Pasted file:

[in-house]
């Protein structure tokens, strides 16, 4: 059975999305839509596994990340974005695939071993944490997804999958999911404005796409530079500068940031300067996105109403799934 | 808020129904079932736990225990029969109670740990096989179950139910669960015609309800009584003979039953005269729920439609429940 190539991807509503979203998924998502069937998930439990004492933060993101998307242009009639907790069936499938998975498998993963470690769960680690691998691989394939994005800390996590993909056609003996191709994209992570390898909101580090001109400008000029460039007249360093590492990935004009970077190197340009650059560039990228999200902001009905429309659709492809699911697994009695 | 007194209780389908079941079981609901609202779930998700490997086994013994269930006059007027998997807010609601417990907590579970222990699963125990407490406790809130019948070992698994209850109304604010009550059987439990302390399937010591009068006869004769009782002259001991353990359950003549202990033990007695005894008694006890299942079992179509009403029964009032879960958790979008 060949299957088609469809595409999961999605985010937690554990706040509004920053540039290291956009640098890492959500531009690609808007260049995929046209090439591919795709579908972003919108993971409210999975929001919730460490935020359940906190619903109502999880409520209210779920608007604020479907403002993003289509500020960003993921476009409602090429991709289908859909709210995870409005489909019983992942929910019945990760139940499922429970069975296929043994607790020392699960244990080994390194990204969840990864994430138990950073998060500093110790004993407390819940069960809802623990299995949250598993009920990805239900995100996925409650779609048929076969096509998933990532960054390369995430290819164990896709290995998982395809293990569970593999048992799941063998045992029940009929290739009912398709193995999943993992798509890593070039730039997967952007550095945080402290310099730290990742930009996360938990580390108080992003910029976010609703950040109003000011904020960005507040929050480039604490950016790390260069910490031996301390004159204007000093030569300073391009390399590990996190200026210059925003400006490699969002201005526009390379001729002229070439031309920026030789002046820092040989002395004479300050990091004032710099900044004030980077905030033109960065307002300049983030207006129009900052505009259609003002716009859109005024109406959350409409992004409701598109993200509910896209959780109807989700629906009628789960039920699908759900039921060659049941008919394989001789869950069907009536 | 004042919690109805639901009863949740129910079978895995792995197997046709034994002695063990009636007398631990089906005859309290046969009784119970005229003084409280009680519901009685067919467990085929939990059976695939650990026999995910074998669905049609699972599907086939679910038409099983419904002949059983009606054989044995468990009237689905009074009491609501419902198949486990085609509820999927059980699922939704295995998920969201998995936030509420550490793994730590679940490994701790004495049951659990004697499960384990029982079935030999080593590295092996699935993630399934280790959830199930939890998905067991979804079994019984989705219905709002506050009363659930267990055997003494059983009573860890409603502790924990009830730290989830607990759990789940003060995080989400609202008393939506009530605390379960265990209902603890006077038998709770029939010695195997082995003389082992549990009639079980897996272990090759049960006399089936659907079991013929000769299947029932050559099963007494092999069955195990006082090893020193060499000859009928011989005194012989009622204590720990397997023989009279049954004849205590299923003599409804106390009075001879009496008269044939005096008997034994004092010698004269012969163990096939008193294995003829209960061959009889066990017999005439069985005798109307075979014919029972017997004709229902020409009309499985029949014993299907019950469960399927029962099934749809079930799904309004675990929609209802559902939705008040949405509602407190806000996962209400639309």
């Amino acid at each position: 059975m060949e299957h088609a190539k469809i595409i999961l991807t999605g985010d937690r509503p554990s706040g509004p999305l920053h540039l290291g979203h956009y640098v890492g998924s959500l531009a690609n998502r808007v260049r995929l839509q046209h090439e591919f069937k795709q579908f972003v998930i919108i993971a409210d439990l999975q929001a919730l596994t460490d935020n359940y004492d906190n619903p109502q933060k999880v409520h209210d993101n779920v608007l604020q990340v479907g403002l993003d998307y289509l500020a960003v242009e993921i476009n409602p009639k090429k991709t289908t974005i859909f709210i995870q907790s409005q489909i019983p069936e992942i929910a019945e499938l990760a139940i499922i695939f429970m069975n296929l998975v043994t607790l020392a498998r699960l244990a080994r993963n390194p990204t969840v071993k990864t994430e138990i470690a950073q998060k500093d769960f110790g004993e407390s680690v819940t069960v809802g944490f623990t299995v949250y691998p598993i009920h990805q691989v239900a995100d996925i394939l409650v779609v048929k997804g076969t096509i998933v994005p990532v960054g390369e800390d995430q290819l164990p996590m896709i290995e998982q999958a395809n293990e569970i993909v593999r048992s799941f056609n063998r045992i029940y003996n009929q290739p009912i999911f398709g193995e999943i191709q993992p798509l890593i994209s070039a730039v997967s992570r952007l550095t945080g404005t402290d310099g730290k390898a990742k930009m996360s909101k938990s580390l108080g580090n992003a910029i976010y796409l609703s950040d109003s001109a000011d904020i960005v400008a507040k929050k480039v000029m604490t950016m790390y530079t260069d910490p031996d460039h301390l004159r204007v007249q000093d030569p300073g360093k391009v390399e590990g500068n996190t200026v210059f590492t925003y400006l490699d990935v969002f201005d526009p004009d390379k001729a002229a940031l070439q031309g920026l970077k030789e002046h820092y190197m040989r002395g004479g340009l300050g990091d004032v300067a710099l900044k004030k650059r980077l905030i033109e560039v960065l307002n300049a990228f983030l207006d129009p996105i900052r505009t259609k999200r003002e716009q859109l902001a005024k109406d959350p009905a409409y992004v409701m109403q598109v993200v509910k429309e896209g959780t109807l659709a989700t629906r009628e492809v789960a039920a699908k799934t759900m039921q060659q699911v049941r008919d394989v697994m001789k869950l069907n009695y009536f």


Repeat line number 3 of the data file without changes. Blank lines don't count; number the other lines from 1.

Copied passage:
């Amino acid at each position: 059975m060949e299957h088609a190539k469809i595409i999961l991807t999605g985010d937690r509503p554990s706040g509004p999305l920053h540039l290291g979203h956009y640098v890492g998924s959500l531009a690609n998502r808007v260049r995929l839509q046209h090439e591919f069937k795709q579908f972003v998930i919108i993971a409210d439990l999975q929001a919730l596994t460490d935020n359940y004492d906190n619903p109502q933060k999880v409520h209210d993101n779920v608007l604020q990340v479907g403002l993003d998307y289509l500020a960003v242009e993921i476009n409602p009639k090429k991709t289908t974005i859909f709210i995870q907790s409005q489909i019983p069936e992942i929910a019945e499938l990760a139940i499922i695939f429970m069975n296929l998975v043994t607790l020392a498998r699960l244990a080994r993963n390194p990204t969840v071993k990864t994430e138990i470690a950073q998060k500093d769960f110790g004993e407390s680690v819940t069960v809802g944490f623990t299995v949250y691998p598993i009920h990805q691989v239900a995100d996925i394939l409650v779609v048929k997804g076969t096509i998933v994005p990532v960054g390369e800390d995430q290819l164990p996590m896709i290995e998982q999958a395809n293990e569970i993909v593999r048992s799941f056609n063998r045992i029940y003996n009929q290739p009912i999911f398709g193995e999943i191709q993992p798509l890593i994209s070039a730039v997967s992570r952007l550095t945080g404005t402290d310099g730290k390898a990742k930009m996360s909101k938990s580390l108080g580090n992003a910029i976010y796409l609703s950040d109003s001109a000011d904020i960005v400008a507040k929050k480039v000029m604490t950016m790390y530079t260069d910490p031996d460039h301390l004159r204007v007249q000093d030569p300073g360093k391009v390399e590990g500068n996190t200026v210059f590492t925003y400006l490699d990935v969002f201005d526009p004009d390379k001729a002229a940031l070439q031309g920026l970077k030789e002046h820092y190197m040989r002395g004479g340009l300050g990091d004032v300067a710099l900044k004030k650059r980077l905030i033109e560039v960065l307002n300049a990228f983030l207006d129009p996105i900052r505009t259609k999200r003002e716009q859109l902001a005024k109406d959350p009905a409409y992004v409701m109403q598109v993200v509910k429309e896209g959780t109807l659709a989700t629906r009628e492809v789960a039920a699908k799934t759900m039921q060659q699911v049941r008919d394989v697994m001789k869950l069907n009695y009536f």